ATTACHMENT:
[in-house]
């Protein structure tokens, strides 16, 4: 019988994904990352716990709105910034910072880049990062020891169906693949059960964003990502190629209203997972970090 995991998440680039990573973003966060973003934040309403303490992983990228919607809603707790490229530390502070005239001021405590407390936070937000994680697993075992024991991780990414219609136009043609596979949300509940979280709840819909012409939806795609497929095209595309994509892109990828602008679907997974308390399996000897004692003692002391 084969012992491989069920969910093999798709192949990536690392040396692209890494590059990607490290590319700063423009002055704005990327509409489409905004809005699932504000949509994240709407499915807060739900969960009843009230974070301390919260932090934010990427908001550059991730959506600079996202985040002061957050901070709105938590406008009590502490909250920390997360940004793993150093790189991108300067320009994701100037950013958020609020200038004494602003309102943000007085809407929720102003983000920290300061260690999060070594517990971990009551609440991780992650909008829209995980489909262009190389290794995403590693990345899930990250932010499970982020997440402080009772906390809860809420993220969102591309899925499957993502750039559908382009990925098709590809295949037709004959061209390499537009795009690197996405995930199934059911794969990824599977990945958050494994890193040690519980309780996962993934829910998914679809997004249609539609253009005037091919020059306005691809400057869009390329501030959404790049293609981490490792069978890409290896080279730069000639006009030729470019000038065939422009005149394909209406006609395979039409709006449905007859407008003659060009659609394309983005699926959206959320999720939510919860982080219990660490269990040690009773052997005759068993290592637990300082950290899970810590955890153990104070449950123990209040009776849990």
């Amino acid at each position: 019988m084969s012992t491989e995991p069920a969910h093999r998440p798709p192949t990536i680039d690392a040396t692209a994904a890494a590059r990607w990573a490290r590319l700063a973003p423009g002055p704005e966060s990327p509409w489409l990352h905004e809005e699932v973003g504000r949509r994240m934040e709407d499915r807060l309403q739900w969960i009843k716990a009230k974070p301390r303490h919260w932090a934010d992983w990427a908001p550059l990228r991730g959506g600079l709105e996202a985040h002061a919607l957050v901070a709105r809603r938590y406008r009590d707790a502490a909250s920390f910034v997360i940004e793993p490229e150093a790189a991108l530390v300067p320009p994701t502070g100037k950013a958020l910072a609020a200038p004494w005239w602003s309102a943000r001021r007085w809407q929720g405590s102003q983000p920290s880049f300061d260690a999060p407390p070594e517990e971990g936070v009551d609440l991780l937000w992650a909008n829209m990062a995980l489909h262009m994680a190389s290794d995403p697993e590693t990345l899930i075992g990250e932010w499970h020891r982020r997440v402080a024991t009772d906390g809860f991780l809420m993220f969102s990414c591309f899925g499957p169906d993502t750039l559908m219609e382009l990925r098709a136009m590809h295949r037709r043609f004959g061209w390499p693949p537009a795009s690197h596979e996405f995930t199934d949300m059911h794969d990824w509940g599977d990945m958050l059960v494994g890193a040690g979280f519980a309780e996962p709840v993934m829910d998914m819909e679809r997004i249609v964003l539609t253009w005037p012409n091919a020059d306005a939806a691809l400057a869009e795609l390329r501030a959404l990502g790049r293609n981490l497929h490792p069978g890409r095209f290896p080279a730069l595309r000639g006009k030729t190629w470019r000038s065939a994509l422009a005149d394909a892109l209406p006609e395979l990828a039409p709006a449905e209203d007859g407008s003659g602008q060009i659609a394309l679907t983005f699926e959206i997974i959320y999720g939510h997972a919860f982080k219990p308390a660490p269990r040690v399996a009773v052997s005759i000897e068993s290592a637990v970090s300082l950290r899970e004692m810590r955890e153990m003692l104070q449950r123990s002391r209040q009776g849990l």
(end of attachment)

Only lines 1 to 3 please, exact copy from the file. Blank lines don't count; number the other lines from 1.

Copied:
[in-house]
């Protein structure tokens, strides 16, 4: 019988994904990352716990709105910034910072880049990062020891169906693949059960964003990502190629209203997972970090 995991998440680039990573973003966060973003934040309403303490992983990228919607809603707790490229530390502070005239001021405590407390936070937000994680697993075992024991991780990414219609136009043609596979949300509940979280709840819909012409939806795609497929095209595309994509892109990828602008679907997974308390399996000897004692003692002391 084969012992491989069920969910093999798709192949990536690392040396692209890494590059990607490290590319700063423009002055704005990327509409489409905004809005699932504000949509994240709407499915807060739900969960009843009230974070301390919260932090934010990427908001550059991730959506600079996202985040002061957050901070709105938590406008009590502490909250920390997360940004793993150093790189991108300067320009994701100037950013958020609020200038004494602003309102943000007085809407929720102003983000920290300061260690999060070594517990971990009551609440991780992650909008829209995980489909262009190389290794995403590693990345899930990250932010499970982020997440402080009772906390809860809420993220969102591309899925499957993502750039559908382009990925098709590809295949037709004959061209390499537009795009690197996405995930199934059911794969990824599977990945958050494994890193040690519980309780996962993934829910998914679809997004249609539609253009005037091919020059306005691809400057869009390329501030959404790049293609981490490792069978890409290896080279730069000639006009030729470019000038065939422009005149394909209406006609395979039409709006449905007859407008003659060009659609394309983005699926959206959320999720939510919860982080219990660490269990040690009773052997005759068993290592637990300082950290899970810590955890153990104070449950123990209040009776849990």
């Amino acid at each position: 019988m084969s012992t491989e995991p069920a969910h093999r998440p798709p192949t990536i680039d690392a040396t692209a994904a890494a590059r990607w990573a490290r590319l700063a973003p423009g002055p704005e966060s990327p509409w489409l990352h905004e809005e699932v973003g504000r949509r994240m934040e709407d499915r807060l309403q739900w969960i009843k716990a009230k974070p301390r303490h919260w932090a934010d992983w990427a908001p550059l990228r991730g959506g600079l709105e996202a985040h002061a919607l957050v901070a709105r809603r938590y406008r009590d707790a502490a909250s920390f910034v997360i940004e793993p490229e150093a790189a991108l530390v300067p320009p994701t502070g100037k950013a958020l910072a609020a200038p004494w005239w602003s309102a943000r001021r007085w809407q929720g405590s102003q983000p920290s880049f300061d260690a999060p407390p070594e517990e971990g936070v009551d609440l991780l937000w992650a909008n829209m990062a995980l489909h262009m994680a190389s290794d995403p697993e590693t990345l899930i075992g990250e932010w499970h020891r982020r997440v402080a024991t009772d906390g809860f991780l809420m993220f969102s990414c591309f899925g499957p169906d993502t750039l559908m219609e382009l990925r098709a136009m590809h295949r037709r043609f004959g061209w390499p693949p537009a795009s690197h596979e996405f995930t199934d949300m059911h794969d990824w509940g599977d990945m958050l059960v494994g890193a040690g979280f519980a309780e996962p709840v993934m829910d998914m819909e679809r997004i249609v964003l539609t253009w005037p012409n091919a020059d306005a939806a691809l400057a869009e795609l390329r501030a959404l990502g790049r293609n981490l497929h490792p069978g890409r095209f290896p080279a730069l595309r000639g006009k030729t190629w470019r000038s065939a994509l422009a005149d394909a892109l209406p006609e395979l990828a039409p709006a449905e209203d007859g407008s003659g602008q060009i659609a394309l679907t983005f699926e959206i997974i959320y999720g939510h997972a919860f982080k219990p308390a660490p269990r040690v399996a009773v052997s005759i000897e068993s290592a637990v970090s300082l950290r899970e004692m810590r955890e153990m003692l104070q449950r123990s002391r209040q009776g849990l």